Why men need to fess up
In the wake of the #MeToo campaign, it's time for men to come clean
I've been watching the #MeToo social media campaign roll across my feed with a sickening sense of familiarity. It's not just that there was literally another "me too" campaign 10 years ago. Nor is it that those pink pussy hats are less than a year old, or that it's been only three years since the accusations against Bill Cosby burst into public consciousness — accusations that, with a bit of research, were revealed to have been widely known for years.
Going back at least to the 1991 Clarence Thomas hearings, we seem to go through these "teachable moments" with metronomic regularity. We discover over and over, as if we didn't already know, just how familiar sexual harassment, abuse, and even assault are to very nearly all women.
If sharing these stories helps even a handful of women feel less alone in their experience, then that is reason enough to do it. But forgive me for being skeptical of the idea that anything much will change — in Hollywood, in politics, in the military, in our families and churches — because so far this time isn't different, at least not yet, at least not in one important way.
A female friend disinclined to share her own stories with a #MeToo post put her finger on it: "When are we going to see a #MeToo campaign for men?"
She didn't mean men who've experienced harassment or sexual assault themselves. That's also a much more widespread phenomenon than most people probably realize, and happens in some of the same ways and in some of the same contexts in which women get harassed and assaulted — and is very much worth more sustained attention than it gets. Nor did she exactly mean the "#WithYou" campaign that Amy Siskind has been promoting, a pledge that ordinary guys are supposed to take and feels like an exceptionally transparent bit of virtue signaling.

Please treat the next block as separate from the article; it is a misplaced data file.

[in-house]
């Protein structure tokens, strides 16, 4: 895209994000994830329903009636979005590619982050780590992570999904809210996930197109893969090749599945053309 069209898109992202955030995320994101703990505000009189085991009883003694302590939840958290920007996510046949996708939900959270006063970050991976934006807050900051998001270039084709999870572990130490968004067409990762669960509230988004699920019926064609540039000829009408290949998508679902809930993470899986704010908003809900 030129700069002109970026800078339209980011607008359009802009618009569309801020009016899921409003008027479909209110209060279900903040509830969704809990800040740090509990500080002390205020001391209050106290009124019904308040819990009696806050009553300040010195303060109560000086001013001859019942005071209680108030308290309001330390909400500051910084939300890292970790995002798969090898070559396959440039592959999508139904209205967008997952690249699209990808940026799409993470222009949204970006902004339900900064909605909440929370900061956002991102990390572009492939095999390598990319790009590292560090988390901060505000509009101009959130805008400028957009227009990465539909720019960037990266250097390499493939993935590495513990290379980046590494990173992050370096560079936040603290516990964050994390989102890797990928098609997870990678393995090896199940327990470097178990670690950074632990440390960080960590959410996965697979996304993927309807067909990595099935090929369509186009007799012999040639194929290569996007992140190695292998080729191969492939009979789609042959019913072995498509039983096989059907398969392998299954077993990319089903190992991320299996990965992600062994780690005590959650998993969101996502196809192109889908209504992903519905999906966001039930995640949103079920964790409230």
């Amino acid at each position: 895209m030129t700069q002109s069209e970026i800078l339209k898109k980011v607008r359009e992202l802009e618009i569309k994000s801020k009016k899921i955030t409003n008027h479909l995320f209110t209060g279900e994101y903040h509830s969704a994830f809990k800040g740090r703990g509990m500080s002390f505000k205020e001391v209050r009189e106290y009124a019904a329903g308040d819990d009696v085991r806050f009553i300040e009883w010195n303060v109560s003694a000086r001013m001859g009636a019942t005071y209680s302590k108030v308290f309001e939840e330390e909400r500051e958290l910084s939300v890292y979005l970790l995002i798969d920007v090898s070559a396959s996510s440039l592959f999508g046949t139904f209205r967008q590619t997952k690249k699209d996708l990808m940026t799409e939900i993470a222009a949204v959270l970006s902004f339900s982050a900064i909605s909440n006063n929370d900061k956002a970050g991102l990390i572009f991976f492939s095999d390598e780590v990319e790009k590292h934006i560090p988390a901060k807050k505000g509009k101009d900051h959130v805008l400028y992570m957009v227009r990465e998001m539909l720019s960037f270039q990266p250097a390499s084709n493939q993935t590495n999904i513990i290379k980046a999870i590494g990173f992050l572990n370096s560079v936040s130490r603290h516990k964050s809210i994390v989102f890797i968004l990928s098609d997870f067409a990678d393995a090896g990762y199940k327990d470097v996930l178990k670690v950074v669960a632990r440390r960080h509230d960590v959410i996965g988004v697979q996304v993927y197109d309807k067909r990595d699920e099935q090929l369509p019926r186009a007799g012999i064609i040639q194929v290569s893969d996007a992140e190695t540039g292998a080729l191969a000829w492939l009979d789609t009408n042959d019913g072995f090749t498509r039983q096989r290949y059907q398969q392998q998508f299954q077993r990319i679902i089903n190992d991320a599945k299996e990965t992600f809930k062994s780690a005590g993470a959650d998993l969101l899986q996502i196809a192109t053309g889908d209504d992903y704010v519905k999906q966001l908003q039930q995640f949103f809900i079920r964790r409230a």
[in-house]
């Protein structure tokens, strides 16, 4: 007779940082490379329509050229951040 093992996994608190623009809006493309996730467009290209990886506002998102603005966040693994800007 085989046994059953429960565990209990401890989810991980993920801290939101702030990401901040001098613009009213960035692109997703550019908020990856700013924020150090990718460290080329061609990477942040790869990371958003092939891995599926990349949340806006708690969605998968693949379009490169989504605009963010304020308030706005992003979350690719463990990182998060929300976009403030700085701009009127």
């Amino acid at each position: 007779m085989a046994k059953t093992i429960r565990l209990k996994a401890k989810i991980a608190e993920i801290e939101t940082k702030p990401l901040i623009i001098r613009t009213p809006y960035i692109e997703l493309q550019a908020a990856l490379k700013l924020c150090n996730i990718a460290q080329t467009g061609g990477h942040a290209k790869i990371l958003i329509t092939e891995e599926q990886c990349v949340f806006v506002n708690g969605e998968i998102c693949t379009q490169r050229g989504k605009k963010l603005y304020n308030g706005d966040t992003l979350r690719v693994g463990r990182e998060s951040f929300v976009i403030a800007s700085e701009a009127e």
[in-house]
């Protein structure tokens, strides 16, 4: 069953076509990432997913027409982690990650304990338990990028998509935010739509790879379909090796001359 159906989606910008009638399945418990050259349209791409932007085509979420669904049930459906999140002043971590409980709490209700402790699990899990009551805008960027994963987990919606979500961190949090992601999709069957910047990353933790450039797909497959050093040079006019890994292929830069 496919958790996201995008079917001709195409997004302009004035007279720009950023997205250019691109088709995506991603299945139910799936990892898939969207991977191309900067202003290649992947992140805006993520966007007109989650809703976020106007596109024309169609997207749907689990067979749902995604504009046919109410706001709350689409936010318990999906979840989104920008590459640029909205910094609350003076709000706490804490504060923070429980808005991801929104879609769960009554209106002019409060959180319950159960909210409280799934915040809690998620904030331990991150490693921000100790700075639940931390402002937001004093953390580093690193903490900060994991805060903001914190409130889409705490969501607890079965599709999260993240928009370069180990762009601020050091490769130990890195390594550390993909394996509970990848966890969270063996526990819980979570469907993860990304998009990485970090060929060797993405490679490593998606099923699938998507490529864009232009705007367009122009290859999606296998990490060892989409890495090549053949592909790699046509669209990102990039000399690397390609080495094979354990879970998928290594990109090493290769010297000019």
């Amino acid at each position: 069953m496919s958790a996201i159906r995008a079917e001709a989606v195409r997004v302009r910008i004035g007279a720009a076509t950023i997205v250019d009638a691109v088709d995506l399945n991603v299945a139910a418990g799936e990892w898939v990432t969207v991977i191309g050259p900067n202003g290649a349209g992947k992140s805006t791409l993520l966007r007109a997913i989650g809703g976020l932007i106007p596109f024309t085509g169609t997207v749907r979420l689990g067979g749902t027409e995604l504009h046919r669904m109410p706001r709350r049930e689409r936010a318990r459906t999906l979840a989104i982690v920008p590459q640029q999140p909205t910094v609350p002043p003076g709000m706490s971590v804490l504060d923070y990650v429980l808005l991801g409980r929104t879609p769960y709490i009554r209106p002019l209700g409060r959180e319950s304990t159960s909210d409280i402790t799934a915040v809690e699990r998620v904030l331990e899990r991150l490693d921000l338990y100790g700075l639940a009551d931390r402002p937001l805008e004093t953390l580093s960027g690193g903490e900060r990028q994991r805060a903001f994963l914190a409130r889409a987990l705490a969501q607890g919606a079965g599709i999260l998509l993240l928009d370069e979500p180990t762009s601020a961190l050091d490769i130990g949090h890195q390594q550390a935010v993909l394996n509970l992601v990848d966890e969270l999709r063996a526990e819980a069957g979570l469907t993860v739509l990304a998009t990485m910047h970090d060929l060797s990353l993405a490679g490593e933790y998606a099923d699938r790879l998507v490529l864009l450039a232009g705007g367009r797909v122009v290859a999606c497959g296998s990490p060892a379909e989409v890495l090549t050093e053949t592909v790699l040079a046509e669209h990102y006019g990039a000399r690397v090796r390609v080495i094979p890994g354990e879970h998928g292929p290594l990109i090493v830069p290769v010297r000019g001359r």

No, she meant the men who are doing the kinds of things that women are talking about when they say #MeToo, but who, for obvious reasons, choose not to name themselves, or talk about their own behavior. Obviously, the Harvey Weinsteins of the world aren't going to do anything of the kind. But most of these stories aren't about encounters with extraordinary monsters, nor is sexual harassment and abuse the product of an impersonal malevolent miasma hovering low over the culture. Most of these acts, if not most of the worst acts, are committed by pretty ordinary men. Men like myself.
And our silence is one big reason that nothing fundamentally changes.
Why do I say that? Well, think about what it must feel like to be a woman experiencing, on a regular basis, unwelcome touching and sexualizing comments. Nearly every woman I know has dealt with this sort of thing, and most of them let it slide most of the time, which sets up a pattern of behavior whereby letting it slide is what you do. It should be obvious how advantageous that kind of preparation is for a Harvey Weinstein on the prowl.